Spotting whether an image, an audio file, or a video has been manipulated should be easy with current technology. But identifying forgeries is still tricky, according to a recent study.
One solution to the problem is watermarking, or digital marking, which consists of inserting a pattern of bits, imperceptible to a human, into a file to authenticate it.
Applications for this technology also lie in copyright and royalty accounting, and tracking piracy, as well as help identify the ownership of content that appears on social networks.
Mehdi Fallahpour and David Megías, who has been involved in watermarking for more than 15 years, have been working on developing a robust method to identify content that has been manipulated by a third party.
The researchers from the Kriptography and Information Security for Open Networks (KISON) group at Barcelona's Universitat Oberta de Catalunya have come up with a watermarking scheme that they say can embed more information per second than alternative technologies. It can embed data at 11,000 bits per second, while most published systems use between 50 and 500 bits per second, which means more useful information can be included in the watermark.
"As video content grew, we went deeper into watermarking for video, using the H.264 codec, a popular video-compression standard. With our method, we can see what frames have been altered and, within them, what pixels have been changed," says Megías.
He argues that what this technology brings is reversibility. Reversible watermarking is a method of hiding the watermark in digital media in such a way that its effect is as imperceptible as possible but which also allows digital media to be restored to its original form, down to the individual bit, once the watermark has been extracted.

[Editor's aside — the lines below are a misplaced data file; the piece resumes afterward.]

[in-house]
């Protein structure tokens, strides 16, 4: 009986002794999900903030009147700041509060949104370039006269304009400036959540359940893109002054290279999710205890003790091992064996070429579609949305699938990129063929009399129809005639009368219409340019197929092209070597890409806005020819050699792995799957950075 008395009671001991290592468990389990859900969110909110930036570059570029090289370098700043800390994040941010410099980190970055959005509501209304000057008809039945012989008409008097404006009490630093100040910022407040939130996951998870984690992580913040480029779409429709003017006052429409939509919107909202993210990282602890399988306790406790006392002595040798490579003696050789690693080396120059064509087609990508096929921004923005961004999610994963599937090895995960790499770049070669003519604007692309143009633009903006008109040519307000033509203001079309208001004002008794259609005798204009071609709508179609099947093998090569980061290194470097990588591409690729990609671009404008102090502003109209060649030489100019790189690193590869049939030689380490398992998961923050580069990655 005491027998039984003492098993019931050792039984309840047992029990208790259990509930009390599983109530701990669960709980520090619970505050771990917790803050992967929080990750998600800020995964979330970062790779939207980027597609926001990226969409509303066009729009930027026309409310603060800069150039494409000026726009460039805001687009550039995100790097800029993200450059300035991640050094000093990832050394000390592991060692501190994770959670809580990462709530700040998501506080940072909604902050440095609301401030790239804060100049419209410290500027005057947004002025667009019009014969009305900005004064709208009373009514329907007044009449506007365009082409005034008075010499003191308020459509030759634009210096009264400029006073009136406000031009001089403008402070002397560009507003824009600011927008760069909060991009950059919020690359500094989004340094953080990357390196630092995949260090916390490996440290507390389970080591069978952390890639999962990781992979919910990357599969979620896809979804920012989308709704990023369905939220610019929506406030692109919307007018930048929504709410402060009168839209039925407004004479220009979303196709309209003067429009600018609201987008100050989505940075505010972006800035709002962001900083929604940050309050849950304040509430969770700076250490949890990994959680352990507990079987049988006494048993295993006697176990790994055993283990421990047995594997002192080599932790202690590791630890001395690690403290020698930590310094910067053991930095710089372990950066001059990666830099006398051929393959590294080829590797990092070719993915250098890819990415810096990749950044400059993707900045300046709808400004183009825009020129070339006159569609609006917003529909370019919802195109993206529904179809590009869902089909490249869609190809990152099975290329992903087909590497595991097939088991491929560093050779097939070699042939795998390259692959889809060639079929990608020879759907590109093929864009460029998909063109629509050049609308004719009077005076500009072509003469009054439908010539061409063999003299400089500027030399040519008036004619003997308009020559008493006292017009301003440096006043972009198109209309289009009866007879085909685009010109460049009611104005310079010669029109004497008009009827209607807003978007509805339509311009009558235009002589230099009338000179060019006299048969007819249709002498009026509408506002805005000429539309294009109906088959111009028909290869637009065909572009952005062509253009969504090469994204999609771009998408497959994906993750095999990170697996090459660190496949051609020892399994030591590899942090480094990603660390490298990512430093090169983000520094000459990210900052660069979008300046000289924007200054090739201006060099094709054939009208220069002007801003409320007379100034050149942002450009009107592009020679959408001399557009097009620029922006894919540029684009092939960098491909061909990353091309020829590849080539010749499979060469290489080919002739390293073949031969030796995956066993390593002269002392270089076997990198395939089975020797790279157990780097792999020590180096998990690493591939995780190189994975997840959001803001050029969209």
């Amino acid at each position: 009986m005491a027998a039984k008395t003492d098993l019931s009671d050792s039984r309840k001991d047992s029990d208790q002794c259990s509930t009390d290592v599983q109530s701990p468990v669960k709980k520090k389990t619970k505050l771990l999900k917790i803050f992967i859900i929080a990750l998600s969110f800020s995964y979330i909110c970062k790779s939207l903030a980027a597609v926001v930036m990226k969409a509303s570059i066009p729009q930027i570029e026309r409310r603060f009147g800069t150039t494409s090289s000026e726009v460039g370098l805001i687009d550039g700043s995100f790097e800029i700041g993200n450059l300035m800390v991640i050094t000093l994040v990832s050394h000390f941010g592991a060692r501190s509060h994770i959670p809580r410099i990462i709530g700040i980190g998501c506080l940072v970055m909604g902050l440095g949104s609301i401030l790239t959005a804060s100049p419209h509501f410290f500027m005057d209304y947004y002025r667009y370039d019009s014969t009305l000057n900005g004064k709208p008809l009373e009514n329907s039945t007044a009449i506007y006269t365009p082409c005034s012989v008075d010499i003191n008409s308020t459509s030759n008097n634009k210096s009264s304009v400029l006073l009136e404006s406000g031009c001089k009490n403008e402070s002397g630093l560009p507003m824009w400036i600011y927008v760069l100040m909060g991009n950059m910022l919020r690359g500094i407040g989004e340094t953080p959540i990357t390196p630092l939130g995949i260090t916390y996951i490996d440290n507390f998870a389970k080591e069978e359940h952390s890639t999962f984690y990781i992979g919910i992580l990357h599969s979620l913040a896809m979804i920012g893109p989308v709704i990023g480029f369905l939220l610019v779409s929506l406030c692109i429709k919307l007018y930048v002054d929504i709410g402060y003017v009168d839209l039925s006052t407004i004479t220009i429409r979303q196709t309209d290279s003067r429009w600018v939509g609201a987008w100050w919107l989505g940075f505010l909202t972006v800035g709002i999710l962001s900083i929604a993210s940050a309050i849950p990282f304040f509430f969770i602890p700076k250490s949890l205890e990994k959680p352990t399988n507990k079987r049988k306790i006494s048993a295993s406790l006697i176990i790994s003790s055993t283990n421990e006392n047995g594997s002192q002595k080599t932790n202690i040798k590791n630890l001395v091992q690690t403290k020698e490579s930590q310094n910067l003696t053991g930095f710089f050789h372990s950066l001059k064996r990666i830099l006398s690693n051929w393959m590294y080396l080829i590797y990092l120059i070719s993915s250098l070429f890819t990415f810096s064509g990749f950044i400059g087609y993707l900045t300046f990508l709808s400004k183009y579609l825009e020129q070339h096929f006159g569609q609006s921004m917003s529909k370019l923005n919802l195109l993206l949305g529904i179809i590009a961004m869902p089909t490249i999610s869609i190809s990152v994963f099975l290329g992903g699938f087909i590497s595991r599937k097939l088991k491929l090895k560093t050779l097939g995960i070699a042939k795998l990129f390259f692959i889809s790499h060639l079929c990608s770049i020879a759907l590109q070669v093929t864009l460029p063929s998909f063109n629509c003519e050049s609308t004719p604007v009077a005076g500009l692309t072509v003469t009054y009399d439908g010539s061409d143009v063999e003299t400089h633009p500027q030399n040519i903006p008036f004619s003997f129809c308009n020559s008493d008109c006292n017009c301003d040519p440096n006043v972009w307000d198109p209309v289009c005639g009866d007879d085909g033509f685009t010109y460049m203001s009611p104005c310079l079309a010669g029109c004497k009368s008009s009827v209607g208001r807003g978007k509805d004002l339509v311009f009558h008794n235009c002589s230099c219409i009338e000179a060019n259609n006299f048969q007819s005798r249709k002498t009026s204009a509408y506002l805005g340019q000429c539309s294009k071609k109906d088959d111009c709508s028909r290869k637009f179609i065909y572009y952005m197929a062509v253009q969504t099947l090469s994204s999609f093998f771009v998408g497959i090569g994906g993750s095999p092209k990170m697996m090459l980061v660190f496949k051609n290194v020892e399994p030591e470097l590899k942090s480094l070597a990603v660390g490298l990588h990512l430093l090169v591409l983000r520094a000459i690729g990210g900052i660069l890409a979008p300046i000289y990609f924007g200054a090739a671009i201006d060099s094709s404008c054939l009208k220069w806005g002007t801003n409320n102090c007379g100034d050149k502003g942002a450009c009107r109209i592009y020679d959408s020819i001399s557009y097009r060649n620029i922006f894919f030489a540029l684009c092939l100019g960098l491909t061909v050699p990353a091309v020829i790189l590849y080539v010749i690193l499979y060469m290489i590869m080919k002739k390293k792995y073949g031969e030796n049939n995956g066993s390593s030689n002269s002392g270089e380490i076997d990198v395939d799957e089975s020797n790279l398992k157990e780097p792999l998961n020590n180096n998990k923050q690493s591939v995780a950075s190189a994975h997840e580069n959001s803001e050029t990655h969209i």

"Once it's been verified that a video has not been manipulated, we can reverse the changes made to insert the mark in the first place. So we'll get exactly the same video that would result from an H.264 compression without watermarking," he says.
Megías and Fallahpour are working on the watermarking system's patented prototype, which can operate in real time and extract the sound mark recorded using mobile phone microphones, without the need for an internet connection.
"The application has been designed to work in real time and does not need an internet connection to decode messages," he says.
In digital marketing, an advertiser could use the watermark to see if consumers have, say, played a podcast, and reward those who have with coupons.
Spanish digital-rights lawyer Yolanda Peña says watermarking is useful in detecting the fraudulent use of digital content, something which can be hard to assess visually.
Although it may also help copyright owners take legal action for compensation, she doubts that it acts as much of a deterrent.